The proposed control structure of SRM with the disturbance observer is given in Fig. 1. As seen from the figure, the composite controller consists of two parts: a controller and a disturbance observer. In the position tracking control of SRM, the unknown load torque $T_L$ can be estimated with the disturbance observer.

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Fig. 1 The control structure with the disturbance observer.

From Assumption 2, we can know $\dot {d}=0$. The disturbance observer can be designed as following state equation:

$ \begin{align} \dot {z}=-kz+k(k \omega +a \omega +bu) \end{align} $ (22)

and $\hat{d}$ can be designed as

$ \begin{align} \hat {d}=-z+k \omega. \end{align} $ (23)

From the disturbance observer, we can obtain the estimated load torque $\hat{T}_L$, and $\hat{T}_L=-J\hat{d}$.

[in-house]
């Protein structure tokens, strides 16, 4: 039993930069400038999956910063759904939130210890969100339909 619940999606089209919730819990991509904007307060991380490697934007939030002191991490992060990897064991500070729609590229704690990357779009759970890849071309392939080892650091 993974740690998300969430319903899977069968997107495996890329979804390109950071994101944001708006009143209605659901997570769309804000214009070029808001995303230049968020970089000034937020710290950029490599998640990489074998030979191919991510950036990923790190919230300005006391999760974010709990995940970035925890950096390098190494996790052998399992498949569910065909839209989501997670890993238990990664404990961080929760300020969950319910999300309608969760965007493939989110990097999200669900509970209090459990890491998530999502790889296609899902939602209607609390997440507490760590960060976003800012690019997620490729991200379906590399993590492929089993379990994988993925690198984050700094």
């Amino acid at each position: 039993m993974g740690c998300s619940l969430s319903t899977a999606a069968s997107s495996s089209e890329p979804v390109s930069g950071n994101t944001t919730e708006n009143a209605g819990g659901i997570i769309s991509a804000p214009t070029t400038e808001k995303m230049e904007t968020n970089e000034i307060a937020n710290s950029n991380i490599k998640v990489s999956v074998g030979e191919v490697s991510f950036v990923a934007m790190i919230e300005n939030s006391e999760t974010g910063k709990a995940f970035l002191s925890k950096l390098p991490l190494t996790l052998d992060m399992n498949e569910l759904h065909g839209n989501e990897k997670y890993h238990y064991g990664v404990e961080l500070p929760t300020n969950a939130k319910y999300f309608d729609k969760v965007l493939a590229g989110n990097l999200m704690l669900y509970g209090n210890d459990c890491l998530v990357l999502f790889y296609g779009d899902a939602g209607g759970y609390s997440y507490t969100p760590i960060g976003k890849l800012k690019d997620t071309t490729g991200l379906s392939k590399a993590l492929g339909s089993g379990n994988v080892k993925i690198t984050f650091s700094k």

Theorem 1: Consider the model (4) and (5) of SRM with unknown load disturbance $d$. The disturbance observer (22) and (23) can converge to the disturbance $d$ exponentially.

Proof: Combining the model (4) and (5) of SRM and the disturbance observer (22) and (23), the differentiation of $\tilde{d}$ can be computed as following:

$ \begin{align} \dot {\tilde {d}}=&\, -kz+k(k\omega +a \omega +bu)-k(a \omega +bu+d) \nonumber\\=&\, -k(-\hat {d}+d)=-k\tilde {d}. \end{align} $ (24)

Equation (24) can be simplified as

$ \begin{align} \dot{\tilde{d}}=-k\tilde {d}. \end{align} $ (25)

This implies that $\hat{d}$ approaches $d$ exponentially with the disturbance observer.

The above disturbance observer has the following three advantages.

1) The design of the disturbance observer is very simple. It can enhance the disturbance attenuation ability of any control system with the same structure.

2) The disturbance observer is exponentially stable, and its stability is regardless of the design of the controller. This can enhance the flexibility of the controller design.